“Beijing Subway Cosplay Slut Shaming” Revealed as Online Marketing Campaign

“Beijing Subway Cosplay Slut Shaming” Revealed as Online Marketing Campaign

- in Online Marketing

Sigh. We’re not even entitled to our own outrage.

Last week, a video showing a middle-aged woman calling a young woman “lascivious” for wearing cosplay on the Beijing Metro attracted millions of views, sparking online debate about public civility. But as it turns out, the dama in the video wasn’t the only one quick to judge; the video has been revealed to be an online marketing campaign.

READ: Woman Slut-Shamed for Wearing Cosplay on Beijing Metro

Earlier this summer, online retailer womai.com began running subway advertisements on Line 10. The ads had to do with keeping cool in summer, and made claims that Beijing’s subway are the “coldest” (a claim that also  by some sheer coincidence, we’re sure  showed up on a local TV show).

The ads look like this:

This same advertisement also happens to be featured in the slut-shaming video. It appears above the disapproving auntie, who never moves from her position.

That ad looks a lot like this womai.com ad:

The video initially caused confusion over whether or not it constitutes online marketing because the womai.com ad is obscured by a more prominently featured product: the cosplay itself.

Some people believed the video was promoting the Chinese MOBA video game Glory of Kings because the woman is dressed up as one of its characters: Chinese historical figure Wang Zhaojun. And yet, this theory fails to live up to scrutiny because the auntie in the video actively blames cosplayers for the moral decay of children  not a message a video game company wants to market itself with.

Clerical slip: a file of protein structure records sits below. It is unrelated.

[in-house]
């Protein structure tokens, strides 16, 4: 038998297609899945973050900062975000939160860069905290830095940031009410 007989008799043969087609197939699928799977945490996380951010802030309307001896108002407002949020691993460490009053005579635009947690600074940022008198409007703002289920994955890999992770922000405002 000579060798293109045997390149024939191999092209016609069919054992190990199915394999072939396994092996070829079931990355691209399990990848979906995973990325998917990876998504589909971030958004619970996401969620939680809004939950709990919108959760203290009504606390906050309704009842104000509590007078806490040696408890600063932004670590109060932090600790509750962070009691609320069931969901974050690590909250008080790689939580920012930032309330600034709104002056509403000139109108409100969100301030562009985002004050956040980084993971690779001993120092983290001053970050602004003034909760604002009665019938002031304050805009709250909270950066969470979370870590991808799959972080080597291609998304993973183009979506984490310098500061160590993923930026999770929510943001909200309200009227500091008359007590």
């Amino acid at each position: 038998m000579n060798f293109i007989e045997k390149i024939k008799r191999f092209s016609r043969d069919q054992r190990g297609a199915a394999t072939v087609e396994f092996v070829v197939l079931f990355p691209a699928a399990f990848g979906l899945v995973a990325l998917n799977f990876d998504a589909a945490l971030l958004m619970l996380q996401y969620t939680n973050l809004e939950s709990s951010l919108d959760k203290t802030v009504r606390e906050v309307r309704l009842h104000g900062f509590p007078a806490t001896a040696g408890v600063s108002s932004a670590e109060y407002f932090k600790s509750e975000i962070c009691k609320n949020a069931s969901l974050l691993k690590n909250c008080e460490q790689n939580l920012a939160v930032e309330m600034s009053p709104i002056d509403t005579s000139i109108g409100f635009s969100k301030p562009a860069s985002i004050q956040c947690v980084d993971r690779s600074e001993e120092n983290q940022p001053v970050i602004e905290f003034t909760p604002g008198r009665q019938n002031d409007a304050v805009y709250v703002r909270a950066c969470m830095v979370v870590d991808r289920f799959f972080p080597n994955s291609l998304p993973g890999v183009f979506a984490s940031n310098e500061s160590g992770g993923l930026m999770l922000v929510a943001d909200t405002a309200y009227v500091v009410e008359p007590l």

The truth behind the video was revealed by none other than the cosplayer herself.

On her Weibo account, cosplayer “@凝黛Incenso_” said she was shocked at how popular the video had become. And, because it had become viral, she now wanted more money than the RMB 900 she was paid for her role.

Online sleuthing also turned up this gem of a photograph that showed all the actors smiling together:

And now that we’re given a frontal view of the cosplayer, there may be some truth to the auntie’s criticism that the cosplayer is showing more than a bit of skin, as seen in this shot taken on the subway:

Both the cosplayer and the auntie say they didn’t know how the video was going to be used as online marketing that would make them famous beyond their imagining. The video has amassed 30 million views since it debuted last week.

Sadly, we have been hoodwinked, but hey, at least now we can see things from the auntie’s perspective (fake as it is).

 

[“Source-thebeijinger”]